Police everywhere tonight – Precursor to Saigon changing?

Tomorrow is an official holiday for Vietnam’s Independence Day.  Though I was expecting a lot of police, I thought it would be the guys in tan uniforms, the traffic police.  I saw just a couple today.  Instead, while I was in District 1, I saw many of the green uniformed police blazing their sirens on their pickup trucks up and down the roads.  It seems that they are arresting a lot of young men, many still boys, and bringing them to the police stations.

Who were these boys?  I have no clue since large crowds were gathering due to the sirens.  I saw this happen on Bui Vien street.  As I headed to Nguyen Trai, I saw two more police pickups in that area with young men/boys in back.

One of the Vietnamese says that the police are just cleaning the streets in preparation for tomorrow.  I am not sure but this was the first time I saw police very active in over two years.  Remember when they used to shut down nightclubs at 11 PM and made house or apartment checks?  The police seem to be starting up on their ‘social evil’ checks again.

The rumor mill says that they, the police, will be very strict as the country gets closer to the General Assembly in 2011. There is a bit of talk that an economic collapse is imminent in Vietnam before the next General Assembly with the housing bubble bursting around December/January.  The stock market lost about 20% of it’s value in one month yet nobody dared use the word collapse.  When people here realize, finally, that the stock market will not recover, most will, finally, get out.  Unfortunately, many people here put too much faith on the stock market and never learned the lessons from the last crash.  Not with just stocks but with houses, land, etc.  Anything which can make “easy” money.

As a friend told me, these stockholders will have no choice but to sell their houses to pay off their “stock” loans.  Unfortunately, a word I am using a lot here, they will not be the only person trying to sell their overpriced home equities.  There will be many people across the country but with nobody willing to buy the property, not even cash-starved foreigners as in the past.   This means many stockholders not only will not be able to pay for their stock loans, they will not be able to pay for their home loans, real estate loans, etc.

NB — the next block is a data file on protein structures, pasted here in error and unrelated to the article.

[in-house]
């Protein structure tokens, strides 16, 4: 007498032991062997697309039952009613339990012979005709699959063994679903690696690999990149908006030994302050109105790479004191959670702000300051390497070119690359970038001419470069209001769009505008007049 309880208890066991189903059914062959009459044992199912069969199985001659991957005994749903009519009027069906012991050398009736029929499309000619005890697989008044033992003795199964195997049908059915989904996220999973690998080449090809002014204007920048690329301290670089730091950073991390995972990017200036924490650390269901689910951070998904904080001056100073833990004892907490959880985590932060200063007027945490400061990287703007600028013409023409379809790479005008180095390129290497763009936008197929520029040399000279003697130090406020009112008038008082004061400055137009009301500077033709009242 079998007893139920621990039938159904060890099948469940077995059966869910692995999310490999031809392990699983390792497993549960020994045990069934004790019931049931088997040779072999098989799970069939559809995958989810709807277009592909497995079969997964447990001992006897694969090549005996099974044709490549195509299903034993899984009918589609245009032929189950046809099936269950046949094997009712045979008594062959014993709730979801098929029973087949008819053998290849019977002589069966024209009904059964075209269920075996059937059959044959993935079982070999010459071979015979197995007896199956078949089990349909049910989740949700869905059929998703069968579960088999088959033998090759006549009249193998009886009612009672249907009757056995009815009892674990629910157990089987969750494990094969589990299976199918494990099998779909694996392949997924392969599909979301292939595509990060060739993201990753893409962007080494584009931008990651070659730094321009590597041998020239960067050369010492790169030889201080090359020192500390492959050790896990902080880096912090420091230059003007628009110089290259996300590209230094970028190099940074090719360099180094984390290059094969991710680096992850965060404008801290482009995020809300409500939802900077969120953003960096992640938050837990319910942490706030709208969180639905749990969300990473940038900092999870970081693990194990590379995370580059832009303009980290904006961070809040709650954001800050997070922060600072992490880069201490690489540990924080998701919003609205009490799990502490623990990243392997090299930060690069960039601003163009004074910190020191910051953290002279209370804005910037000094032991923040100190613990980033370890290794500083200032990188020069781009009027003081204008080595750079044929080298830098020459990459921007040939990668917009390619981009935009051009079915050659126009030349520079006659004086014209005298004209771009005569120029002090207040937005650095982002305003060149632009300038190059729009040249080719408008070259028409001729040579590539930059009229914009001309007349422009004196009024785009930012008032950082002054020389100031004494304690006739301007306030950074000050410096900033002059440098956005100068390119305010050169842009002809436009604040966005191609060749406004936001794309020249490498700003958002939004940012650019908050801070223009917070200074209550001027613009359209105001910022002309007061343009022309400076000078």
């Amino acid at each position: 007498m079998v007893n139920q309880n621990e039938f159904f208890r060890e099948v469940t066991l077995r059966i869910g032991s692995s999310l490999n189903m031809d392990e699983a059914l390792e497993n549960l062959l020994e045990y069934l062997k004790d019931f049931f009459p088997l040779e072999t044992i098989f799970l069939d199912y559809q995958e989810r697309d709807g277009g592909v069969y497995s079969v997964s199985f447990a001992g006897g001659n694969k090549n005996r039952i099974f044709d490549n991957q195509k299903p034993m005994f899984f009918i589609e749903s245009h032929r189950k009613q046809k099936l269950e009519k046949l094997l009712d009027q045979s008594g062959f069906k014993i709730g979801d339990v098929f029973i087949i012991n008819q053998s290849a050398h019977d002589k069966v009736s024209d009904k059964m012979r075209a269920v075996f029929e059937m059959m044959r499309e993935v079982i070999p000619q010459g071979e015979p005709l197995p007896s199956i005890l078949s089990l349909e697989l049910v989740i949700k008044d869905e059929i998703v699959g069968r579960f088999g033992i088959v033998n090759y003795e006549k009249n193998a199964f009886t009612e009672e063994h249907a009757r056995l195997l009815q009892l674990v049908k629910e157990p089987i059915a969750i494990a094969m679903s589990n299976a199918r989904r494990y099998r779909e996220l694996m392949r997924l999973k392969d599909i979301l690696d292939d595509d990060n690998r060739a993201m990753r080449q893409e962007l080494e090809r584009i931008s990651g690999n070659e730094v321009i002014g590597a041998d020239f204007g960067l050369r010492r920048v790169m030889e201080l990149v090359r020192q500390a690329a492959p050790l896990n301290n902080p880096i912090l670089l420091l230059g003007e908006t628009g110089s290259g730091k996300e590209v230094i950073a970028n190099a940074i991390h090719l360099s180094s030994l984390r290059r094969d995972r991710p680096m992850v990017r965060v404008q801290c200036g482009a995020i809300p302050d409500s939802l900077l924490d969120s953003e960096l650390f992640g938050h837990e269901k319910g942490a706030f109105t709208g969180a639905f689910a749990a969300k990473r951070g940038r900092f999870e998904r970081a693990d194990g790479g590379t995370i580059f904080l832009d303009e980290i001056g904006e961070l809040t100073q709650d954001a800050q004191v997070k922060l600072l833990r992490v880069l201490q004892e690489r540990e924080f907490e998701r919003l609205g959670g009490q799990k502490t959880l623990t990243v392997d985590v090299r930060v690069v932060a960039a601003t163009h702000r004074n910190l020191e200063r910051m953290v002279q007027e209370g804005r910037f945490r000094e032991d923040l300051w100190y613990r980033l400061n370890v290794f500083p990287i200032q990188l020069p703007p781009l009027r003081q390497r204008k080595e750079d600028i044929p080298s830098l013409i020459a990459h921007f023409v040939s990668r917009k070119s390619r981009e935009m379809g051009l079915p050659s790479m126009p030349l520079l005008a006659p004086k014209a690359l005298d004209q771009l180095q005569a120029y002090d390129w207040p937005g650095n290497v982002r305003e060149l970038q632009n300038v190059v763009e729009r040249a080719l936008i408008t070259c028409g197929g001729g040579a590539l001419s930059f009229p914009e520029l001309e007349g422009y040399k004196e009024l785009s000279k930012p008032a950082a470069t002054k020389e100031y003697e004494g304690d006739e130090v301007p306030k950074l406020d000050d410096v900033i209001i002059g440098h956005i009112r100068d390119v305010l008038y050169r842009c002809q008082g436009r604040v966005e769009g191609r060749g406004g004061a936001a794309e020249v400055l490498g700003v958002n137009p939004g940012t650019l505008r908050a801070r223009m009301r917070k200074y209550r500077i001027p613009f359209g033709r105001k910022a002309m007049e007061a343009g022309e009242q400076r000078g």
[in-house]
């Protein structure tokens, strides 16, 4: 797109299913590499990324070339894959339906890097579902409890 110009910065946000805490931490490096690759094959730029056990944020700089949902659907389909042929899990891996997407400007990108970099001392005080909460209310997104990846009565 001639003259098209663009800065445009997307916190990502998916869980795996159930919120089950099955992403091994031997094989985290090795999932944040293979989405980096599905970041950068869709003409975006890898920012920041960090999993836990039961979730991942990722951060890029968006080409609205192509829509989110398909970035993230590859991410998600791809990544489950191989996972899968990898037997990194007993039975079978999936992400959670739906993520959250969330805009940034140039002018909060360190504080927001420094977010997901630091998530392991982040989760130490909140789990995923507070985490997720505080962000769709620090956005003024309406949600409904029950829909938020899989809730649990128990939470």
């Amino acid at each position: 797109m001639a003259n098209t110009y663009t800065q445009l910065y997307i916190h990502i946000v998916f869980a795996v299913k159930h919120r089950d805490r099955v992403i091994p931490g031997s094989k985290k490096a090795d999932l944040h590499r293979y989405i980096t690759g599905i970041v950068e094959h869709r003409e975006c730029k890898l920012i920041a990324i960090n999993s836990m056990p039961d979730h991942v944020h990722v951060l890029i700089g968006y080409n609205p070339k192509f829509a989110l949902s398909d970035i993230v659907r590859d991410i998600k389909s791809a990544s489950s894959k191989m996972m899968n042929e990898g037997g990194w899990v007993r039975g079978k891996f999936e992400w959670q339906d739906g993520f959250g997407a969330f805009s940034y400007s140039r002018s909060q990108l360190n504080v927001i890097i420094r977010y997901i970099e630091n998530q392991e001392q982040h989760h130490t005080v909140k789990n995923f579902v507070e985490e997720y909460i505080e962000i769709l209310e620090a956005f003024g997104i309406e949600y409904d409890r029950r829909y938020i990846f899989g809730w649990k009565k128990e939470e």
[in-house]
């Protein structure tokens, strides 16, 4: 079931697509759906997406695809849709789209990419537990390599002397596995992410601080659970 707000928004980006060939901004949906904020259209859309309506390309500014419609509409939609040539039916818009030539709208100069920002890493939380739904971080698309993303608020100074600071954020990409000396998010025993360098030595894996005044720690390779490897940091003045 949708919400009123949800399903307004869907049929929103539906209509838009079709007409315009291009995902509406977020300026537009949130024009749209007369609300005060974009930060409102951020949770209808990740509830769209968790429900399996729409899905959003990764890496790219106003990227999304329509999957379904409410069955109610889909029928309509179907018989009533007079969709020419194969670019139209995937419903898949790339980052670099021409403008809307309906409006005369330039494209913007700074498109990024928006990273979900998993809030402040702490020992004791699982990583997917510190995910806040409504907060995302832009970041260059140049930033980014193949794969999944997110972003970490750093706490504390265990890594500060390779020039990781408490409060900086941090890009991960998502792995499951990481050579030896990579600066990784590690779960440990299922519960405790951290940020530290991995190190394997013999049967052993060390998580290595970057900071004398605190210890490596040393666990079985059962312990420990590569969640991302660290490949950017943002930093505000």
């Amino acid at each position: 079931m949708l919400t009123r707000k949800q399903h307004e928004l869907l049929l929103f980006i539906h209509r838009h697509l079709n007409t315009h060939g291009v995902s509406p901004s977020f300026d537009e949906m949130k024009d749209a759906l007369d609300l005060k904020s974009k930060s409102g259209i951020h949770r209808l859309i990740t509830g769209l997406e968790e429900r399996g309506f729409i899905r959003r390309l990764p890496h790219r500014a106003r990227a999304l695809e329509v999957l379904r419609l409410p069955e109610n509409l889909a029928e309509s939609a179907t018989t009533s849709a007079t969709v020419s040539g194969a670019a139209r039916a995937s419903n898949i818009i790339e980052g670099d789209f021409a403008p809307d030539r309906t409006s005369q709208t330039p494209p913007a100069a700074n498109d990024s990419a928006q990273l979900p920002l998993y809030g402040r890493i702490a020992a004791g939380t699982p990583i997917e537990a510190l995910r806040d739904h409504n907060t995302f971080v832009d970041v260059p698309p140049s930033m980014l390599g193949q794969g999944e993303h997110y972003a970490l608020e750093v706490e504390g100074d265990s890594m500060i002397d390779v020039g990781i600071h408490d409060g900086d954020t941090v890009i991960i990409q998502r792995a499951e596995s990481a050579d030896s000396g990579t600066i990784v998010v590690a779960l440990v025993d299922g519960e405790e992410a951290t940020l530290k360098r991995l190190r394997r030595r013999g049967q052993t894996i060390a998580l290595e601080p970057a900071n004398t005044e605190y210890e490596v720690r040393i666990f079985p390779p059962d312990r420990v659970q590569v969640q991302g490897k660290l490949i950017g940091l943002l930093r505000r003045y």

Many of you already know how many of our Vietnamese friends are in this same exact situation.  I was nearly placed in the same position when my ex asked me to take out a home loan for $150,000 US with HSBC.  IF I had done that, I would be screwed right now because I am pretty sure that my ex would used the house as collateral for another stock loan, a double burden loan as I call it.  These double burden loans are just too common in Vietnam.

How does this relate to the police today and even during this entire Traffic Safety Month?  As my friend says, when the economy collapses, as many expect will happen, there will be chaos.  The police will need to maintain control which will be tough since they literally let the reigns loose the last couple of years.  They are now tightening it with Expats and foreigners with the work permits, temporary resident cards and now driver’s licenses.  Authorities will now focus on their own people and most campaigns seem to start around September with enforcements in December before the New Year.

Saigon might be changing again.

  • James

    This is an interesting observation. I have been waiting to see the house prices to crash for a long time but have not yet seen it. I also wonder how it will crash as most of the purchases are done with cash.

    • Well, if the insiders are right, and sometimes they are, we should start to see it by December. I keep hearing people saying they will buy houses and land in 2011 since it will be cheaper.

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